The Ultimate Guide To Creating An Emergency Evacuation Plan For Your Home

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Expecting the unexpected has become a norm of modern society. Anything can happen anywhere and at anytime. Most people still find sanctuary in their own home and would rather not think about danger following them there. Unfortunately, home emergencies can also happen to anyone at anytime. Having a plan and knowing what to do in the event of an emergency can help minimize the negative impact it can have on your family.

Location is Key

Depending on where you live, potential hazards can vary greatly. Knowing which emergencies are most likely to occur in your area can help your family create an effective plan and increase their preparedness for most situations. While risks for things like a house fire vary based on the age of the home and the basic safety knowledge of the family members that live there, wildfires and other natural disasters depend more on geography.

Some potential types of emergencies to consider include:

Floods/Flash Floods: The major difference between a flood and a flash flood is the amount of time available to react. Often, flash floods happen when a dam or levee breaks unexpectedly, sending a large volume of water downstream very quickly without warning. Floods in general do extensive damage to property, and often pose health risks during and after the event.

Earthquakes/Tsunamis: In recent years, earthquakes seem to have increased in both frequency and location. While tsunamis are still reserved for coastal regions, these warnings seem to go hand in hand with earthquakes in many locations. Fracking is also thought to have increased the number of induced earthquakes in recent years, leading some countries to outlaw the practice altogether.

Volcanic Eruptions: While these are mainly thought to occur in island nations, there are many continental volcanoes that have erupted, or might potentially in our lifetime. Even if you aren’t near a volcano, you may not be immune to the disruptive consequences of an eruption.

Tornados: While tornado alley represents the most frequent locations for tornadoes to occur, there is no question that climate change has created some unpredictable weather patterns resulting in tornados spinning in unusual locations. Understanding what types of storms may result in the hook echoes that help predict tornadic potential have become important no matter where you live.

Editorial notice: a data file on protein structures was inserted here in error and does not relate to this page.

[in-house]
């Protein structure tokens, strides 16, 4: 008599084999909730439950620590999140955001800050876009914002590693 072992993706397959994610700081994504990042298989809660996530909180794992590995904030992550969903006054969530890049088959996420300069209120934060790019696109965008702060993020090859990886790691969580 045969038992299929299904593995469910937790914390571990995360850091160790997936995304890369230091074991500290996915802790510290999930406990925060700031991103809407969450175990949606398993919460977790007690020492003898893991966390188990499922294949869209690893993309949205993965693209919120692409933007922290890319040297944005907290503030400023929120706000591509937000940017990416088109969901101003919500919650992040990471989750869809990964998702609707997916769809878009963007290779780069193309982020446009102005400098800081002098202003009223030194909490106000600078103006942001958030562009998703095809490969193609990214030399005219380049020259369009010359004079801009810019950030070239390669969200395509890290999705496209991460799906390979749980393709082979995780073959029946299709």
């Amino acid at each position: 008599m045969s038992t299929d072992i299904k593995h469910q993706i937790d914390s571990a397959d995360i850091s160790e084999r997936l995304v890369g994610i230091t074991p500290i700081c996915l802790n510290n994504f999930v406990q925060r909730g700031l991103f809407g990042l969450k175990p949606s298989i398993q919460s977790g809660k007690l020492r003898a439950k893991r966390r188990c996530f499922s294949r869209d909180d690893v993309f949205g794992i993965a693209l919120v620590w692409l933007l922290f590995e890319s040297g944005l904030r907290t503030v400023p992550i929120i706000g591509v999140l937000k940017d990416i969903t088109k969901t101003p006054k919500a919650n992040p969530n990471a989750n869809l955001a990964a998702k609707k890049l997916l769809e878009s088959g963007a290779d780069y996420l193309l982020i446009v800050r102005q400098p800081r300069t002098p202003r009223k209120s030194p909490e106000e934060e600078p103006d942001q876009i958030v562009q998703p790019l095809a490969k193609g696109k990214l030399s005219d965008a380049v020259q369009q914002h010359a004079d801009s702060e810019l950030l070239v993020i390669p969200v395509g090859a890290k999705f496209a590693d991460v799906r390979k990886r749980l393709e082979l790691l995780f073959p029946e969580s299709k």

Hurricanes/Typhoons/Tropical Storms: These storms are nothing unusual in coastal regions around the globe, but they have been increasing in severity and frequency. Unfortunately, hurricanes and typhoons can lead to additional types of disasters such as tornados and flooding.

Wildfires: This type of natural disaster is often the result of human error, but occurs most frequently in regions experiencing severe drought. Like any type of fire, education is an important part of prevention.

Electrical/House Fires: These differ from wildfires in that it is usually the occupant’s error that results in the fire. Fires happen frequently around the holidays and during winter months when extra lighting, candles, and temporary heat sources are used in the home. Unattended candles or cooktops can result in a fire any time of year.

 

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Blizzards/Ground Blizzards: The biggest risk caused by a blizzard and ground blizzards are health-related consequences from exposure to cold weather. This might mean getting stranded on a roadway or having power knocked out to your home, both of which can result in frostbite or even death

Blackouts/Brownouts: Electrical outages can occur as a result of almost any natural disaster, but have become more frequent during extremely hot summer months when cooling systems tax the electrical grid. In most cases, these do not present a major threat to people’s lives, except for seniors, very young children, or when a life-sustaining electronic device is required for someone’s well-being.

Nuclear Incident: Fortunately, these are rare, but not impossible. Anyone living near a nuclear power plant is likely well-educated on the possibilities, but the use of nuclear medicine to treat cancer and other illnesses increases the potential for accidents and exposure.

Gas Leaks/Explosions: A gas leak can happen anywhere, and if not handled appropriately, a fiery explosion may result if the gas is flammable. Most natural gas is scented to help homeowners identify the smell. Gasoline, propane, and other household gases with the exception of oxygen have easily recognizable smells. Carbon monoxide, on the other hand, is colorless and odorless, and can result in death before anyone realizes there is a problem. The use of chemicals to manufacture illicit drugs in private homes and vehicles also increases the chances of a gas-related explosion happening without warning.